As we enter the height of winter, many kids are taking a break from the hectic firestorm that was term one. Freshman have gotten a taste for what the high school is like. Sophomores finally feel at home and may be taking more advanced classes. Juniors are dealing with the first signs of their future with SAT’s and getting driver’s licenses. Seniors now have the responsibility of being the head honchos on campus and applying to colleges.
With all of this, it’s hard to remember that there are plays being put on for winter week at our school. It’s a tradition that many students have heard of, but not necessarily taken part in, a tradition that has lost support over time but hopefully one that will come back into full force this year with a new focus on shorter plays. Shorter, as in 10 minutes long. These 10-min shows are being introduced as a way to draw more kids into the fray.
The idea of Winter Week Plays extends far back into Wayland High School history. According to drama teacher Richard Weingartner, it began even before he started teaching at the school. They used to be a large event with many students from all four grades performing one-act plays, but this was over a decade ago.
This year, the idea is to put on shorter plays to cover a wider range of genres and allow for more students to be involved. The past few years have seen a lack of interest and participation from students. While some say this may have been because of the play lengths and the amount of commitment involved, I believe that other forces have held students back from the plays.
Perhaps it’s because of what I explained above, with students taking breaks from activities. However, I think that students are afraid to commit to the responsibility of taking part in the plays. This is totally understandable because I am relatively new to the drama program and know exactly what it is like to be hesitant about getting involved in it.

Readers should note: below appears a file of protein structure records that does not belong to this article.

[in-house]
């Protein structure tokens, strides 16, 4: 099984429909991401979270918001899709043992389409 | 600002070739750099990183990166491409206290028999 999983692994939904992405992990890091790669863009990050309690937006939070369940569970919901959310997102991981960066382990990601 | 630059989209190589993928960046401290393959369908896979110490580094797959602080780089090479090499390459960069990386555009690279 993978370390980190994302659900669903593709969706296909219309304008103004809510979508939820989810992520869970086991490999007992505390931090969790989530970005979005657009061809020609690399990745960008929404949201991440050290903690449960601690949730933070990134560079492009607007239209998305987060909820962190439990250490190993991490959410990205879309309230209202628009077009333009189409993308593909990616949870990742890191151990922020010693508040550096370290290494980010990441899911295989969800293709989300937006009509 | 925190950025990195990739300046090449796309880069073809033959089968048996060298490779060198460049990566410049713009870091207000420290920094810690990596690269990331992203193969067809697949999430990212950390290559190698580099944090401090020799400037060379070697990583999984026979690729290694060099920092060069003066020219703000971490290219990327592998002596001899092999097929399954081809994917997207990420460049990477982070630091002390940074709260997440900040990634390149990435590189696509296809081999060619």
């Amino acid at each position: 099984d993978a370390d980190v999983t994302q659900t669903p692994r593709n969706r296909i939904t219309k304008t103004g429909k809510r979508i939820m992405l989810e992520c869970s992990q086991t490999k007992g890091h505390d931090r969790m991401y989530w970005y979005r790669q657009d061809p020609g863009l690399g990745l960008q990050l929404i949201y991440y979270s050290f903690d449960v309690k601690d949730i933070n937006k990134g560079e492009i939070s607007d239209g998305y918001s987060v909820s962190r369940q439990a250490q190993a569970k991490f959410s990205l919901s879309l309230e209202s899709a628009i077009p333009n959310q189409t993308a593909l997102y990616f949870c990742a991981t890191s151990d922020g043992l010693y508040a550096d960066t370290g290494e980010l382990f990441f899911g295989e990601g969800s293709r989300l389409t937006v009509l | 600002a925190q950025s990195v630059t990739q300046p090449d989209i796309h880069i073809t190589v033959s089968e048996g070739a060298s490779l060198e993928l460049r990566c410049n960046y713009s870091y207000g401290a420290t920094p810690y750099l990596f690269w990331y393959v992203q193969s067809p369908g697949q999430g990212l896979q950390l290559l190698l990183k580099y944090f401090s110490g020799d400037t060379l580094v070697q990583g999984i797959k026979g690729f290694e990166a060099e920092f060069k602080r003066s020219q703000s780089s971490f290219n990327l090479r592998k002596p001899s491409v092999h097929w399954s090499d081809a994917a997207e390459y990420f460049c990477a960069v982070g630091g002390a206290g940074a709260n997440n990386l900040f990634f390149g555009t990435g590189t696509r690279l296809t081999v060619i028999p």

My first play was last spring, and I had my reservations about it. “I don’t want to go on-stage and make a fool of myself,” I remember saying. That’s stage fright, a phenomenon that keeps students from performing at Winter Week. Well, here’s some news: many of us “actors” still have frequent bouts of stage fright, even the most experienced seniors.
“It’s something that we all have to overcome –the basketball player right before the jump ball is thrown, the swimmer right before the buzzer goes. The only way it will become easier to deal with is if we keep overcoming it,” says senior Robyn Levy.
These new winter shows will offer a taste of what the full drama program is like. Weingartner plans to hold a couple of acting workshops for would-be thespians looking to try their hands at theater. He explains that these are akin to sports clinics or practices.
“I set high expectations and give kids the training to meet and even exceed those expectations,” he says. “I’m not going to do their work for them.”
Kids are the ones in charge here. If they have a show with 2 people, they will self-direct and plan their own practices. Therein lies the beauty of the 10-minute play. It allows for those with even the most rigid schedules to get together and rehearse a short, yet meaningful show.
Acting in these shows is a great way to learn something new and challenge yourself, yet still have fun. For many seniors, this will be their last chance to act in a show. For underclassmen, it’s the perfect time to get involved and take over the reins once the class of 2010 graduates.
It’s an experience that is unique in that it challenges us to use all parts of our brains at once and realize that what you do matters, even if you are just a kid in high school. More importantly, though, acting is showing the truth under imaginary circumstances. It’s revealing something about yourself to those watching. It’s simultaneous self-expression and self-discovery. All of that in 10 minutes and free of charge? You can sign me up.
The student-run auditions were held yesterday and will continue after school today. Talk to Mr. Weingartner, Robyn Levy or Danielle Barrett for specifics.